Guest Post by: Joanna Hodges
When did you know you wanted to be a mom? I remember a sleepover in junior high with some of my friends. Everyone was going around the circle, telling what they hoped their husbands would be like and how many kids they wanted to have. When it was my turn, I looked at everyone and said, "But how do you know you're going to get married, and how do you know you will have kids?" Everyone stared at me for a few minutes as if I had two heads. Then one of the girls laughed and said, "Why would you ask that? Of course we'll do those things!" The other girls giggled and conversation turned to new topics, but the question in my mind still remained.
When I thought of my future, I didn't necessarily see myself as a wife, or even a mom. I don't know why, but I always thought even as a young girl that my life wouldn't take the traditional route. Fast forward a few more years, and I continued to wonder what God had in store as the doctor visits began to point to the fact that bearing children might not be in His plan. Then I met and married my amazing husband who has wanted to be a father from the age of 9, and he said he still wanted to spend the rest of his life with me even if I was infertile. What a guy. We put the whole idea on hold so we could finish seminary, but began to revisit the issues once we moved to a settled place and Ross became a pastor.
That was the beginning of poking, prodding, doctor visits, a lot of tears, and a lot of prayers. Although we considered fertility treatments, we never felt at peace about the decision. We prayed and prayed for God to give us direction, and then the idea of adoption continued to pop up on our radar. All along, I was very honest with Ross that I still didn't see myself as a mom, and that the desire for me wasn't strong even though the infertility diagnosis was tough. I was honest before the Lord about all of this. We prayed together that if God did want us to move forward with fertility treatments or adoption, he would change my heart.
And then I attended a baby shower for a fellow church member. Boom. Seeing all those tiny little outfits and blankets tapped into an area of my heart that had previously been closed up. In fact, I lost it. Thankfully in God's providence, I was sitting next to a dear woman who was going through her own grieving process. She saw me crying, and I whispered my pain in her ear. She held my hand throughout the rest of that shower. I don't think I could have made it through without her. I remember bursting through the door of our apartment afterwards, and crying, "Ross, I just completely lost it, and I'm so sad! But I'm so thankful because I want to be a mom!"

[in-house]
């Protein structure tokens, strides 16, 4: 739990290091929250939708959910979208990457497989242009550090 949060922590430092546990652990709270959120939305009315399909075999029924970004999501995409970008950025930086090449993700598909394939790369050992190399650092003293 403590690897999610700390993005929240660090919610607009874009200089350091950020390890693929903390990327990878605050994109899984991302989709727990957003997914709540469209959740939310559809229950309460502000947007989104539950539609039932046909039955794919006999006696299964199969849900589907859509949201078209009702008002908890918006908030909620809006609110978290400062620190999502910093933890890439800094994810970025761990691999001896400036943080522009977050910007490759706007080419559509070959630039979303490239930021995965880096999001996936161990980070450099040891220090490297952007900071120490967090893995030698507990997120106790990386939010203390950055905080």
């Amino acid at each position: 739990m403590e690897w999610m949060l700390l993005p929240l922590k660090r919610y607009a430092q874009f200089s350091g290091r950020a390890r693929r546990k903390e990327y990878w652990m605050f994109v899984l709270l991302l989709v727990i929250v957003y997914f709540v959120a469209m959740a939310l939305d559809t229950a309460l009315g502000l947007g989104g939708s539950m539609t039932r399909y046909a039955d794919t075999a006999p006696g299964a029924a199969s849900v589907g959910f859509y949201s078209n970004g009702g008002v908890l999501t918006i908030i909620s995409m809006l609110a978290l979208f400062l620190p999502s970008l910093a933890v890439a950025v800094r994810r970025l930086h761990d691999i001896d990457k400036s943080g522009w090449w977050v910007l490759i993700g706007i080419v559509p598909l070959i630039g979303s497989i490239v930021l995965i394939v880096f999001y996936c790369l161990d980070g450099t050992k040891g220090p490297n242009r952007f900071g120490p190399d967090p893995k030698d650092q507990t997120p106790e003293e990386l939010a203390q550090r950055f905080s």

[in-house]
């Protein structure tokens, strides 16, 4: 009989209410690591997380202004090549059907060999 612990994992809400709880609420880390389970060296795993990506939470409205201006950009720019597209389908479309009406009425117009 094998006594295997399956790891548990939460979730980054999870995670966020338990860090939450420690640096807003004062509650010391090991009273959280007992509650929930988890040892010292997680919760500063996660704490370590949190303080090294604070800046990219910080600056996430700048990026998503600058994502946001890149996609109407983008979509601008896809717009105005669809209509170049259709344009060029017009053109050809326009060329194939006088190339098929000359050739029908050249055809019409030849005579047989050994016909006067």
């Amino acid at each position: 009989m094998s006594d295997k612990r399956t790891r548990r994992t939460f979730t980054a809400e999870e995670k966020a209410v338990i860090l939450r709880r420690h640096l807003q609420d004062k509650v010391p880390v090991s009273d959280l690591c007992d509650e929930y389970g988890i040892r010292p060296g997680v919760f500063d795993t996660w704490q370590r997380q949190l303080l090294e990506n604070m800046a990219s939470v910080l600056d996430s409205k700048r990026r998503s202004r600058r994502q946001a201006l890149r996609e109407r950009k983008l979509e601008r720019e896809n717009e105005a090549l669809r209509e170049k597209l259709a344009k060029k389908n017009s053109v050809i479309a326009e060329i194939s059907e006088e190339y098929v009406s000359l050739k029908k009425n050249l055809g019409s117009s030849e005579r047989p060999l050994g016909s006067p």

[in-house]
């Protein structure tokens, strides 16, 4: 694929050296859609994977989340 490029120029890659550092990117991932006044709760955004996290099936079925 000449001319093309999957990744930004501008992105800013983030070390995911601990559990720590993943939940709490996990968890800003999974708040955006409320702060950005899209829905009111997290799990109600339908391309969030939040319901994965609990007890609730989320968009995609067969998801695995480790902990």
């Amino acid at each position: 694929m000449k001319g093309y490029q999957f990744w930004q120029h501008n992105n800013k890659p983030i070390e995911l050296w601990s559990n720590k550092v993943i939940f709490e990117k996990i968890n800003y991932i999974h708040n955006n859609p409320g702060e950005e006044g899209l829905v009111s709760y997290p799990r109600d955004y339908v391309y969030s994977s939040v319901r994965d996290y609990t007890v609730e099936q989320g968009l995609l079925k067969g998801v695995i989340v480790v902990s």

And so began our research. We met with a dear couple at our church who had adopted their three children, and hearing them talk about it got us so excited. For the first time, this felt right. When my husband and I finally made the formal decision to start the adoption process, I had been leading our women's group at church through the book of Ephesians. In the very first section of his letter, Paul breaks out in a doxology of praise to the Heavenly Father who chose us in Christ before the foundation of the world to be His. Paul says that in love, God "predestined us for adoption as sons through Jesus Christ, according to the purpose of his will (1:5)." Adoption is part of who we are as Christians. We knew that as our mentors explained to us, our children would have the benefit of being adopted twice! Our prayer regarding adoption was to our Father, "from whom every family in heaven and on earth is named (3:15)".
Over the course of the next seven months, we went through seven situations with potential birth mothers that didn't work out for various reasons. The long wait for our child was probably the hardest and the best thing that could have ever happened to us as we relied on prayer and calling to mind God's promises to us through it all. Finally, the call from our lawyer came that we were chosen, and in fact we could pick up our son the next day! Words cannot describe the feeling of euphoria. It was time, God's appointed time, for our son to come into our lives.
You may wonder what it's like to adopt because it seems so very different from the way God brought your children into your life. Although I didn't go through nine months of pregnancy, I went through many aching months of waiting for our child. I went through my own kind of labor: paperwork, policies, plenty of sleepless nights, promoting ourselves through a photo book, pushing forward to the arrival of our son. Just like you, I waited and waited until that amazing moment when I held him in my arms for the first time and all the previous pain faded away. And just like that, I was Mom. What an unexpected and indescribable joy.